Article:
Transforming legacy processes with agile cloud technology
- By Amanda Ziadeh
- Oct 28, 2016
When the Department of Labor was given only weeks to provide a solution that would help improve the nation’s public workforce system, it used agile development and commercial cloud services to deliver a secure, user-experience-driven enterprise system.
The Workforce Innovation and Opportunity Act (WIOA) legislation passed in July 2014, but its IT requirements were not specified until 2015. Guidance from the department’s Employment and Training Administration Program Offices on technical and business needs wasn’t delivered until May 2016, so the ETA had only until July 1 to deliver a minimum viable product.
Instead of updating existing systems, the ETA chose to build a cloud-based Workforce Integrated Performance System, or WIPS, platform that would streamline reporting performance data and integrates it with grants management for services provided under WIOA.
The data is used to monitor the main deliverables of the programs, such as how many people found jobs due to training provided by WIOA services, if they stayed employed, and so on.
An integrated system was necessary because the programs are scattered throughout the country, and there are no standards for data governance or reporting. In fact, getting data from one system to another was “impossible, because they are totally different systems,” Peter Le, director of Enterprise Solution Services for the department’s Office of Information Systems and Technology, told GCN. This left the ETA with gaps in performance data and no real way of verifying the accuracy of the data it did have.
Different program offices came together to discuss common business needs, which helped ETA coordinate short and long-term goals for WIPS. In turn, the ETA was able to establish and align data elements and definitions for WIPS and unite program applications while program offices remained separate.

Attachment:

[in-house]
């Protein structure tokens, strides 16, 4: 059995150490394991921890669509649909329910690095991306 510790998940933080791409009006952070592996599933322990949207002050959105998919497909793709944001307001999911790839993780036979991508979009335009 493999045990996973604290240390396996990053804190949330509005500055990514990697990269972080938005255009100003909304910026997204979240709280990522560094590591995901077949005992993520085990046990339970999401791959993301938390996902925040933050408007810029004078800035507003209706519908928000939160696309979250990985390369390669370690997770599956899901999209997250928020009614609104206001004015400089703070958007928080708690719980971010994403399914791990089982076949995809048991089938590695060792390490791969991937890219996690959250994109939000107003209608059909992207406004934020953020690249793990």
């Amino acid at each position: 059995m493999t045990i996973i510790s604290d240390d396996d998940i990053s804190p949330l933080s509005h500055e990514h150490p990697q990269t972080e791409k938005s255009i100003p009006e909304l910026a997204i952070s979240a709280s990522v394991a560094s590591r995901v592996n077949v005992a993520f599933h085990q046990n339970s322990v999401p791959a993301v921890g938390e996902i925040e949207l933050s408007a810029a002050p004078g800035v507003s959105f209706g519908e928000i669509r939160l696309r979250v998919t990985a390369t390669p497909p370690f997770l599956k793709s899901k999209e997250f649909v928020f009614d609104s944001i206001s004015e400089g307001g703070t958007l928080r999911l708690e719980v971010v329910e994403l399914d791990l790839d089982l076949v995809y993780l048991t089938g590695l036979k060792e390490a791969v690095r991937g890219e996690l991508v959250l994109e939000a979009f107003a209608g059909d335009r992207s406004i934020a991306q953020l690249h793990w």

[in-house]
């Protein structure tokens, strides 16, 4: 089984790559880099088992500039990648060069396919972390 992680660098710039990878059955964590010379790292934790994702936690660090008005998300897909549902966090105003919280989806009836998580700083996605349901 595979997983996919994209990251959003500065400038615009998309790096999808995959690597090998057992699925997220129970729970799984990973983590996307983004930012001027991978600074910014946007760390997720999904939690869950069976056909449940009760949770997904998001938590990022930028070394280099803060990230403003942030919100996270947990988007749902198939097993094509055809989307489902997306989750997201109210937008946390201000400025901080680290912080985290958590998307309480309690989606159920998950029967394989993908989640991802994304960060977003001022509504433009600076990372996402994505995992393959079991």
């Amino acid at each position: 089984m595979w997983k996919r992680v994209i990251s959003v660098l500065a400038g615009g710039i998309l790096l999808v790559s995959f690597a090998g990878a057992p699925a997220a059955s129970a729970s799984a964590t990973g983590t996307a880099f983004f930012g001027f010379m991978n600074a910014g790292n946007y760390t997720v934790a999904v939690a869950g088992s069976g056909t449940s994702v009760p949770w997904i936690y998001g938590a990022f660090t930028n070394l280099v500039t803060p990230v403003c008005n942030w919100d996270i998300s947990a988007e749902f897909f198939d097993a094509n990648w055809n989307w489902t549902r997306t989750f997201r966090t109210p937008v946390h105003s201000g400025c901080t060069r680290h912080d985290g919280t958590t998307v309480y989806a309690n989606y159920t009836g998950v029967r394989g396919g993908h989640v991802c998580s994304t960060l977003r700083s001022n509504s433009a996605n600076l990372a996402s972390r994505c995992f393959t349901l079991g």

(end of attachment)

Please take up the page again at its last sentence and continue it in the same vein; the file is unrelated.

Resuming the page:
ETA built the system using a hybrid agile-waterfall process, according to Le. It acquired and sourced a team, engaged users through iterative releases and set milestones. It first set up a cloud environment, secured the environment for sensitive and personally identifiable data, released a viable product by July and then leveraged all the necessary components and applications for back-end functions.
WIPS uses Appian’s business process management software-as-a-service cloud to run the user interface, interactions and identity access management. It also leveraged a number of Amazon Web Services components for multifactor user authentication, data storage, analytics and file processing. With these cloud services, the ETA did not need to build an in-house data center or custom-coded platform.
Grantees submit legally mandated quarterly reports through the Appian workflow as CSV files that contain program and performance data for each participant the grantee supports.
Appian automatically detects any errors in grantee reports and displays error reports are delivered through the interface and to the user’s email address. If a report has no errors, the data is aggregated into a quarterly performance report, which is then sent through the Appian-based workflow for approval.
The ETA was also heavily focused on human centered design and user feedback. After user acceptance testing was completed in August, Le said users were impressed with the intuitiveness and speed of the system, which improved processing speeds tenfold and made it easier for states to collect state performance data.
Grantees can more efficiently report on their grants from a performance and financial perspective, and WIPS provides a better user interface and data insights for federal users. “By streamlining the process, stakeholders are better able to derive solutions from the data, and improve services provided to the American job seeker,” Le said.
So far, the ETA consolidated four programs into WIPS and plans to eventually include all 32 of its programs in the platform, according to Le. Ultimately, the office hopes to expand the consolidation of all ETA legacy applications into one or more cloud platforms using SaaS technology.
WIPS is one of the department’s first efforts using cloud-based technology and a rapid IT development timeline. The project has saved the department about $6 million by reducing the need to spend on in-house hardware, maintenance costs and unused systems. “From an internal IT perspective, it has changed the way we do IT projects as a whole,” Le said.
Amanda Ziadeh is a former reporter/producer for GCN.